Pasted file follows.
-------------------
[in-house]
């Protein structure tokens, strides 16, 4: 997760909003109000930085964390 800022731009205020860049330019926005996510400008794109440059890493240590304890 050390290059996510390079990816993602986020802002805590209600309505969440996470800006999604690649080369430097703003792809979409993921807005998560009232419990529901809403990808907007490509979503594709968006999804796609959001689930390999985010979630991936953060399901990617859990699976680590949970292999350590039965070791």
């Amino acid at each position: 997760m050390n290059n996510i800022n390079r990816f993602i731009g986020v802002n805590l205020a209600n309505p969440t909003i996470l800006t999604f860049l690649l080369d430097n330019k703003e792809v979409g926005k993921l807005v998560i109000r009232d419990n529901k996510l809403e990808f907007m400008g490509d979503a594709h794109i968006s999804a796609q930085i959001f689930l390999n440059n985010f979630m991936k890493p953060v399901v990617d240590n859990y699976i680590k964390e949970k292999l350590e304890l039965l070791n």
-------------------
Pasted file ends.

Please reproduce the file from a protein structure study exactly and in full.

[in-house]
């Protein structure tokens, strides 16, 4: 997760909003109000930085964390 800022731009205020860049330019926005996510400008794109440059890493240590304890 050390290059996510390079990816993602986020802002805590209600309505969440996470800006999604690649080369430097703003792809979409993921807005998560009232419990529901809403990808907007490509979503594709968006999804796609959001689930390999985010979630991936953060399901990617859990699976680590949970292999350590039965070791």
């Amino acid at each position: 997760m050390n290059n996510i800022n390079r990816f993602i731009g986020v802002n805590l205020a209600n309505p969440t909003i996470l800006t999604f860049l690649l080369d430097n330019k703003e792809v979409g926005k993921l807005v998560i109000r009232d419990n529901k996510l809403e990808f907007m400008g490509d979503a594709h794109i968006s999804a796609q930085i959001f689930l390999n440059n985010f979630m991936k890493p953060v399901v990617d240590n859990y699976i680590k964390e949970k292999l350590e304890l039965l070791n």